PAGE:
The standard of driving is very poor, and the right of way at a junction appears to go to the largest vehicle. This I had proved to me 2 days ago when I was almost knocked off my cycle by a vehicle coming out of a turning on my right. At home I would have had the right of way, not so in China. The ironic coincidence of this incident, is that the truck had written on it's side door AND IN ENGLISH: "'NEVER LET AN OBSTACLE STAND IN YOUR WAY"
We have witnessed 2 road accidents in 3 days both involving coaches, two Odyssey riders narrowly missed the second in which there were some fatalities including children. Speaking of children, and on a more cheerful note. There has been a universal interest in Odyssey 2000 from children in almost every country we travel. But here in China we have been astounded, almost embarrassed by the interest and reception we are getting from the younger generation.
It has for me been an experience which I will not forget to see these happy cheerful young children who line the road in thousands as we pass through each village and town. The amazing thing is that many of these children, as young as 3 years old can speak English, not very much, I must admit. The first and most common greeting we get is “HELLO,” which is sometimes followed by “HOW ARE YOU “? And if you listen carefully you may hear a GOOD BYE.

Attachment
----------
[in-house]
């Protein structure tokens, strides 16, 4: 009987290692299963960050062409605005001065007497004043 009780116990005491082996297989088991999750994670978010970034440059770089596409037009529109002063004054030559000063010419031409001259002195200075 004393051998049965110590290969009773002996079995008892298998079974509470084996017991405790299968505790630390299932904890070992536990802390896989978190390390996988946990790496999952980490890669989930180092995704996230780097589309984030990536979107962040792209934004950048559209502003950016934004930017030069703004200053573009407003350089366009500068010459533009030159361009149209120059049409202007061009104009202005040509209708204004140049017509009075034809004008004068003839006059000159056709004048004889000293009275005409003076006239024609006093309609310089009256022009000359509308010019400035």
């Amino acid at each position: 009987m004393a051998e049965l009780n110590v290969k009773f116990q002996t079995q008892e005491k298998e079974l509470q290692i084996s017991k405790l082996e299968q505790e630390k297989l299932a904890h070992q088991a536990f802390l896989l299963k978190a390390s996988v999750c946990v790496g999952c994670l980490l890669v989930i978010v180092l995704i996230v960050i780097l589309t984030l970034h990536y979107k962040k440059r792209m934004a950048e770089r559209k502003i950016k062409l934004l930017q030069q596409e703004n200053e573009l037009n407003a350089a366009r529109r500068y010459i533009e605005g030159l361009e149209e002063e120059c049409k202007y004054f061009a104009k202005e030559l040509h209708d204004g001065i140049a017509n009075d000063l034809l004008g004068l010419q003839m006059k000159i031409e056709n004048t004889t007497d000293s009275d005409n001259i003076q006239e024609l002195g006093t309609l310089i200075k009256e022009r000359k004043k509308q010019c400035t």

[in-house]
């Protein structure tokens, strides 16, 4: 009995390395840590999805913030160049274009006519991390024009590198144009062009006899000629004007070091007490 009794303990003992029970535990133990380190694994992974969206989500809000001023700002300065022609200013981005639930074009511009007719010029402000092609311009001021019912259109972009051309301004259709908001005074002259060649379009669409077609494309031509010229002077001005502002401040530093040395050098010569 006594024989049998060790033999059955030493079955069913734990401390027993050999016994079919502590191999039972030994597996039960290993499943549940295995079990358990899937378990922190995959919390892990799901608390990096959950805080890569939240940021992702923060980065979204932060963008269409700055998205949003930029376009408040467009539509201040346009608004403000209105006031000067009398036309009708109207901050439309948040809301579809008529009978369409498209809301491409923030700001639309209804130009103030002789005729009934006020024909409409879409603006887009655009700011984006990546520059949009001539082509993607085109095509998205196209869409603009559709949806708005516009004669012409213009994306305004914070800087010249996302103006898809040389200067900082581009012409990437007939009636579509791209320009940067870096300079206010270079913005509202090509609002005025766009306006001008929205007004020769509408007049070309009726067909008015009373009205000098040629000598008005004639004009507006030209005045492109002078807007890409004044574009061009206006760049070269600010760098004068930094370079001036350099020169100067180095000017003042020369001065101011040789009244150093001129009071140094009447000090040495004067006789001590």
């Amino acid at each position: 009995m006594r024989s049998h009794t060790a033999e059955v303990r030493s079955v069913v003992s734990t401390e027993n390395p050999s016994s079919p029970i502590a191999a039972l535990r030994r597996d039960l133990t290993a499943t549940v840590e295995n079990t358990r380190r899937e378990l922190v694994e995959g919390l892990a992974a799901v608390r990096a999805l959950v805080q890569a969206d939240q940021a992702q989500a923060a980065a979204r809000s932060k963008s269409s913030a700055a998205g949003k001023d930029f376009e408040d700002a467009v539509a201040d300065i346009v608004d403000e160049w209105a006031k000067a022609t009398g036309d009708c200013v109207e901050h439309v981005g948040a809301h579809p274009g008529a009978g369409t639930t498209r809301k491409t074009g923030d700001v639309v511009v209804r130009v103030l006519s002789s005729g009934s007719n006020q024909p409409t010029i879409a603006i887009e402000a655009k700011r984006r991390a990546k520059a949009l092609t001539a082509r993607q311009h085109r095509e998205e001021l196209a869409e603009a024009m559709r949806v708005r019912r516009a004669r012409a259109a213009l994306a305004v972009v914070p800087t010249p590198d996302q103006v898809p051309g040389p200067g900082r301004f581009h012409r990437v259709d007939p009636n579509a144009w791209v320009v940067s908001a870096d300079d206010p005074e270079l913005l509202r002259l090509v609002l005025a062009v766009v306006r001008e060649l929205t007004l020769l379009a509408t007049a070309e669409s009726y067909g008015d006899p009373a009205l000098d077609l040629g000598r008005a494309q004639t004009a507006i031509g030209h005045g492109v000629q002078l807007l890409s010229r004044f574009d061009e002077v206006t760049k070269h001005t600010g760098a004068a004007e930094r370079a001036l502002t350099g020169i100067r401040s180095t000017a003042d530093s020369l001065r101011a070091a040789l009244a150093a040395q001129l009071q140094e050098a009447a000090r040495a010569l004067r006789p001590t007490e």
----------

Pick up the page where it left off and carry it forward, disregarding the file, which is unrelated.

Then one evening as we stepped out of our hotel after supper young autograph hunters besieged us. Another aspect of life in China which has made me reconsider my diet, in that until we return to Western culture I have decided to become vegetarian. We were advised while in Hong Kong to avoid eating hot dog in China, some days later I passed a butchers shop and saw a man about to chop up the carcass of a dog. Snakes are a delicacy, likewise numerous other animals we treat as a pet. It was not long before I went right off meat in Asia.
So back to our itinerary which took us to the towns of Yangshuo and Guilin, both of which are in the center of the second most popular tourist region in China which attracts over 3 million visitors a year
On Monday 16th October, Odyssey 2000 caused a minor sensation, when they prepared to depart the town of Wuzhou. This town is not on the regular tourist route so the sight of any Western travelers is unusual to say the least. So, bearing in mind that all Chinese adults wear clothing, which covers most of the body, the sight of over 200 cyclists wearing shorts and brightly coloured jerseys must have made us appear like aliens from outer space.
On the morning of our departure a large crowd gathered outside our hotel as gear trucks were loaded and bikes prepared for the road (after 2 weeks in storage).One female member of the party, who had to replace an inner tube before starting, was assisted (Chinese fashion) by at least 15 local men of all ages. Not quite sure if it was the inner tube being replaced, or the young lady in shorts that was the centre of attraction.